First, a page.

By the middle of the last decade, KPF in London was increasingly pursuing projects alone: “There were schemes that could have gone better,” says Kohn. “The ones we never got. With dual expertise I believe we could have won more.”
The founding partners realised that, on top of losing projects, if they allowed the two branches to continue drifting apart, they might lose the London base altogether. So in early 2009, Kohn tried to persuade Polisano and his partners to come around to his way of thinking. In vain. In May 2009, Polisano, along with Leventhal, Fred Pilbrow, Karen Cook and Ron Baker, made an unofficial offer to purchase the office, which was turned down. “The offer was nowhere near enough,” says Kohn. “And Lee had indicated through letters that they would want to operate totally independently and share no ideas, no suggestions at all. Obviously we didn’t want that.”
“An official offer was made in June,” he says, adding that he was not impressed with how the situation was handled. “Unfortunately they released the news of the offer to the press and told staff before they discussed it with us. It caused uproar with clients, who were upset and wanted to know what was happening. You don’t air your dirty laundry until you have resolved it.”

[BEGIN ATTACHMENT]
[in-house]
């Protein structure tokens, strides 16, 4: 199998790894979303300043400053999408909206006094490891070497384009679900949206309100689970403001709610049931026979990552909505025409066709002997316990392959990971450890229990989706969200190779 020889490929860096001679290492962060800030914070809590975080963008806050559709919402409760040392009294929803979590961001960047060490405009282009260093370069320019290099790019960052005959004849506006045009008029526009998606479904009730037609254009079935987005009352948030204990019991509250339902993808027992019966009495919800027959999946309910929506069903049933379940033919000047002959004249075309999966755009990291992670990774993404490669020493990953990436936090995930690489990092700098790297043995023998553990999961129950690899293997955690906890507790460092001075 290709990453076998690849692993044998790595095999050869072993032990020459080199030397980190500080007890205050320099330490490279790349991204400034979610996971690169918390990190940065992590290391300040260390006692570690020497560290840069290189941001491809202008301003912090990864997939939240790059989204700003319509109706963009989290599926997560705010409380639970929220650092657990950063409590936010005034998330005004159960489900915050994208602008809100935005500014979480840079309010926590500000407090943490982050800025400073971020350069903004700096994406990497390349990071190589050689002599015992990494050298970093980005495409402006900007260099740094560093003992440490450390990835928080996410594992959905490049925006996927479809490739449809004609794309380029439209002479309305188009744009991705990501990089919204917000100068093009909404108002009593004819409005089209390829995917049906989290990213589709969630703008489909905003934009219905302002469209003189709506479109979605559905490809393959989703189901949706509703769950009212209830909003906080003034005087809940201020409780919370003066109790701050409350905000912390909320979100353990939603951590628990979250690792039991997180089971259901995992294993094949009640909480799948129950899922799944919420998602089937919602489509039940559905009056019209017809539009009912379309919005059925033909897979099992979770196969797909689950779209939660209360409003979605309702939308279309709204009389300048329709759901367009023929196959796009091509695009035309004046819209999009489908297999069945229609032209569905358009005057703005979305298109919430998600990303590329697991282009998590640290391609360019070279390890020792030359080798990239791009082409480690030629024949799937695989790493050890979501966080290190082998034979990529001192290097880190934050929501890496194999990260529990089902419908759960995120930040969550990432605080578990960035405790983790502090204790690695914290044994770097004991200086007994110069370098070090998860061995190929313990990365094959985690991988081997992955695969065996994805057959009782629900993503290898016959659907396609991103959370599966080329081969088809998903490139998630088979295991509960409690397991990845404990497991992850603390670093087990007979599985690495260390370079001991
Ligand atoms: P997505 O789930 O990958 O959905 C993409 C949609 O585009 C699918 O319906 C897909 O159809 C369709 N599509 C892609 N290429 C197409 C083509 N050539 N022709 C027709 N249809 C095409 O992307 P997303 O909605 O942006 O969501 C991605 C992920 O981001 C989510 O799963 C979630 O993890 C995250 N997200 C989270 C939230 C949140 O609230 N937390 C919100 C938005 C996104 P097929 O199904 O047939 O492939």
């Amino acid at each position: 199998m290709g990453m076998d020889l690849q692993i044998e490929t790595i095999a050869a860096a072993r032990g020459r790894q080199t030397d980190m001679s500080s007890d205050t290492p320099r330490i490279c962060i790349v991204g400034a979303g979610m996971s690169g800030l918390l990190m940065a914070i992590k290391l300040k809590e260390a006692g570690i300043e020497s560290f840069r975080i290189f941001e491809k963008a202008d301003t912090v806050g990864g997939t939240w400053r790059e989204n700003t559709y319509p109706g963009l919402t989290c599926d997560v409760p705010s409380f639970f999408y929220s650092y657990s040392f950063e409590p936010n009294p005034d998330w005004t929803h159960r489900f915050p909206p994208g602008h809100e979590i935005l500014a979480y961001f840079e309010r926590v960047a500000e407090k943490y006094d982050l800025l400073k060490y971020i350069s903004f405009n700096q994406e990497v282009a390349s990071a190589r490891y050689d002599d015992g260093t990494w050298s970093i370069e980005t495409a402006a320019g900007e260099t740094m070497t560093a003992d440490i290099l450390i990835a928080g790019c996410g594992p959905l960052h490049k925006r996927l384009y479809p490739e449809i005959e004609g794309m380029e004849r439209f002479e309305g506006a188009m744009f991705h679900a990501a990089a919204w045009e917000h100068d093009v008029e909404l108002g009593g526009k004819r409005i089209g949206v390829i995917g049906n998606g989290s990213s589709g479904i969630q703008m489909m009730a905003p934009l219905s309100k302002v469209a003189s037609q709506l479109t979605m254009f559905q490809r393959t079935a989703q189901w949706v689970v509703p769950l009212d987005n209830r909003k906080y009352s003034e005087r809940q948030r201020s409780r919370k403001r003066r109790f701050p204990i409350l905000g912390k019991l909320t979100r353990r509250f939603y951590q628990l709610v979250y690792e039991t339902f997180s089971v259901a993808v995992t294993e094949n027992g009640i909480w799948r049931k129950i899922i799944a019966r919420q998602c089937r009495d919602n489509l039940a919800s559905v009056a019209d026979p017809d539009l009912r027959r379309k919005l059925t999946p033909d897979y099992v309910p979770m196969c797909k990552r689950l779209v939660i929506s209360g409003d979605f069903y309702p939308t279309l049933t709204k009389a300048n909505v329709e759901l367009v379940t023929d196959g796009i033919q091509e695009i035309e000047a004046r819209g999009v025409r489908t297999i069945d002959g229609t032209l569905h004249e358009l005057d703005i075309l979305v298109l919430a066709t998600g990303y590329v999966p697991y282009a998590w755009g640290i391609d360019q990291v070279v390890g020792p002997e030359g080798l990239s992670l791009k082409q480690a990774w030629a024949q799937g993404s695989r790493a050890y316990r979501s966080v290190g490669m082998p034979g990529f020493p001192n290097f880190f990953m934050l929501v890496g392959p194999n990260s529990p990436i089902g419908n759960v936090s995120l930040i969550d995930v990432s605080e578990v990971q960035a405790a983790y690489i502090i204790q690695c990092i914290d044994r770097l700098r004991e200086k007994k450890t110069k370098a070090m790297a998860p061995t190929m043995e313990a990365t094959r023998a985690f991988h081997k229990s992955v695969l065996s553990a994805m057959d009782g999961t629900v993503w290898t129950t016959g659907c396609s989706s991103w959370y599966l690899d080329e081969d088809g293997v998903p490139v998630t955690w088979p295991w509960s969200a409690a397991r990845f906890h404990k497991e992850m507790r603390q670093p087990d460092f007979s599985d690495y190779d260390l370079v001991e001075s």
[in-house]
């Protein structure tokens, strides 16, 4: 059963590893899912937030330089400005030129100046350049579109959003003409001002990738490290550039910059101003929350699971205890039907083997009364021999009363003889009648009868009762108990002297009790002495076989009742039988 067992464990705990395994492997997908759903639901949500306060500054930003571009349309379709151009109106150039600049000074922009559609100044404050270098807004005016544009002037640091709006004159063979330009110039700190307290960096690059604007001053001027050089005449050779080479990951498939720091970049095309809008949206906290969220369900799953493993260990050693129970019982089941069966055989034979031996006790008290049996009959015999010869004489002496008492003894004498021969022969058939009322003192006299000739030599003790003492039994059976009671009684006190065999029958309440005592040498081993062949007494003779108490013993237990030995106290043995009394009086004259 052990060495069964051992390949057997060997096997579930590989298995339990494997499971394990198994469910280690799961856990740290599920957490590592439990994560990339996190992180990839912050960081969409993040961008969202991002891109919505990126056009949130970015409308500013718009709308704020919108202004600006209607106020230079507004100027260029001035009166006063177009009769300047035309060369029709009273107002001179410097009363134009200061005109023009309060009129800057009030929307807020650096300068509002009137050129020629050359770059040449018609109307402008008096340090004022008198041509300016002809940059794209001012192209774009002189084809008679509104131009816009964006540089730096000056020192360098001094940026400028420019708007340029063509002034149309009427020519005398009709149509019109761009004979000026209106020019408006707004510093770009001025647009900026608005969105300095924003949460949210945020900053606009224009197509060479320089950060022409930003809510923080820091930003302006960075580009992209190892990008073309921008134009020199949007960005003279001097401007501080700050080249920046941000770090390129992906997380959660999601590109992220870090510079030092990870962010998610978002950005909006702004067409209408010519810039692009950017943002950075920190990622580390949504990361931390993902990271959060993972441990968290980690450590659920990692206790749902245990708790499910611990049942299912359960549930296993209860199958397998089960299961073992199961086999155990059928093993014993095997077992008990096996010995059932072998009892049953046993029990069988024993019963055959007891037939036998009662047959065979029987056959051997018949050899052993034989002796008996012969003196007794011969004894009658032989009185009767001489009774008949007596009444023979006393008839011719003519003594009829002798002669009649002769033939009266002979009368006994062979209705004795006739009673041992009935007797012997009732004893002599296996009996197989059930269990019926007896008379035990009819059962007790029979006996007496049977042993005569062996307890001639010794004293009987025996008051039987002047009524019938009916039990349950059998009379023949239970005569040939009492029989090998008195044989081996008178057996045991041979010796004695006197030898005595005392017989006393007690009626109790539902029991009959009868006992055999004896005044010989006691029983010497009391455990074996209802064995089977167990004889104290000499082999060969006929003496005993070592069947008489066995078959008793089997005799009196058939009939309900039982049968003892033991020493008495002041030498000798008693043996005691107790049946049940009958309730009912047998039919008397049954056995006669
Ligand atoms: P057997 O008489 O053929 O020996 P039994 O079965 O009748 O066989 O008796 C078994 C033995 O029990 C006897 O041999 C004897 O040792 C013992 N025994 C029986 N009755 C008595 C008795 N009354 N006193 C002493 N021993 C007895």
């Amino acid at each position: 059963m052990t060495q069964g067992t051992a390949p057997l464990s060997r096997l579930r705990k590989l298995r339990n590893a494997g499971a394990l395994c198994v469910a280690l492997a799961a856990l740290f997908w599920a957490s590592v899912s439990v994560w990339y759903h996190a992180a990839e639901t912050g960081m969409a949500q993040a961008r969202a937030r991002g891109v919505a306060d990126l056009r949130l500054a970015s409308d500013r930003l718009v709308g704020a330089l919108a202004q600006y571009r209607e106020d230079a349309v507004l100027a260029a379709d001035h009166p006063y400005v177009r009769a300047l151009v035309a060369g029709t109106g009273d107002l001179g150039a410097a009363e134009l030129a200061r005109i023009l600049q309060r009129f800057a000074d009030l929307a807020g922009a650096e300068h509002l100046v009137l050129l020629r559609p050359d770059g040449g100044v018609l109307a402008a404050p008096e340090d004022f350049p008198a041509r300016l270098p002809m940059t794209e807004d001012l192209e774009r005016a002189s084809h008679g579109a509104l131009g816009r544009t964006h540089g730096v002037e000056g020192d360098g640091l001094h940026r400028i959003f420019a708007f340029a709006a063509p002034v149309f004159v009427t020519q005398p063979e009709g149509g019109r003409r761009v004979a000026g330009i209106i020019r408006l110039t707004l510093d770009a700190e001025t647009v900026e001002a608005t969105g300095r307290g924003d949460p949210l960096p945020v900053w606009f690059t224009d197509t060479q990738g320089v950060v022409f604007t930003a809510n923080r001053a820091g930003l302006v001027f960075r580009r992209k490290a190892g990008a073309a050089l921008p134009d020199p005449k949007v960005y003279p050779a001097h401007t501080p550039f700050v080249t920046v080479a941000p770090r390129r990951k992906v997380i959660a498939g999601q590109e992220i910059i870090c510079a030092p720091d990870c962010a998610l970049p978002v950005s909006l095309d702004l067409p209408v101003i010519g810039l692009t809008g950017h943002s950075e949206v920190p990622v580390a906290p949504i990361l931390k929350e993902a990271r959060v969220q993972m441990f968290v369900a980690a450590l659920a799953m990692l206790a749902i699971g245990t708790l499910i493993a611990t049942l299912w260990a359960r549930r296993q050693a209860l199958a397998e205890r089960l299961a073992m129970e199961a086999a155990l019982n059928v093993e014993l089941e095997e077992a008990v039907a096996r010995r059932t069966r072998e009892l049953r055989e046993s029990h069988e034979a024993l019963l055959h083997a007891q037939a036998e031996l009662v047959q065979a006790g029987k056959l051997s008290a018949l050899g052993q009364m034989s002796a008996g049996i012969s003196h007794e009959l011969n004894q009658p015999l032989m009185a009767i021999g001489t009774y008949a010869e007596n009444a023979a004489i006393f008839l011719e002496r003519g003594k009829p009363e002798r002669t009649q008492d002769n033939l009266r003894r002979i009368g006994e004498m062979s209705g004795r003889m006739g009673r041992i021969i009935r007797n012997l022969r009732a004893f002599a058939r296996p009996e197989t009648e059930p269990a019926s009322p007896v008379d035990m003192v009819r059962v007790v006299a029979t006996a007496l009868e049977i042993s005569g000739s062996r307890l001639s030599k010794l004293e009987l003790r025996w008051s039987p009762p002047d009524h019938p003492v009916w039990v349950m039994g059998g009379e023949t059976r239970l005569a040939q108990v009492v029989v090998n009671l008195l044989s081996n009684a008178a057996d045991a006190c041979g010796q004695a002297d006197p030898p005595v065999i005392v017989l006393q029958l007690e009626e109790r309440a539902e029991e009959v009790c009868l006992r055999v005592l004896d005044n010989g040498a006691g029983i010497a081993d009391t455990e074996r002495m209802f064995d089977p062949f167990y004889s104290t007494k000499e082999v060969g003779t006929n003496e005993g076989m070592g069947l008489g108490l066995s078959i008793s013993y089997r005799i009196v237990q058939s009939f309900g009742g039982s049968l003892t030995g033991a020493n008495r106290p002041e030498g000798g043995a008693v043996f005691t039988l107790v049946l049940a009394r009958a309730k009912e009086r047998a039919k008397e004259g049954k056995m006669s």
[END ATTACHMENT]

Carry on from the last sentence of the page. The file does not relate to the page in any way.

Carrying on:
Kohn and his team had to respond quickly, publicly turning down the offer and making it clear that it was not their intention to run the offices separately. By now, relationships were irreparably damaged. “It was a real mess,” says one City commentator. “What a falling out.”
Polisano has since described the formal proceedings that followed as “an amicable separation agreement”. But Kohn reckons the use of the word amicable is generous: “I did have a thing or two to say to them at the time about ethics and professionalism. They wanted to take all the contracts and all the staff and leave just the name behind.
But after nine weeks of very expensive lawyers, we ended up in agreement and they left on 15 September. I haven’t spoken to them since.”
A new order
I did have a thing or two to say to them at the time about ethics and professionalism. They wanted to take all the contracts and all the staff and leave just the name behind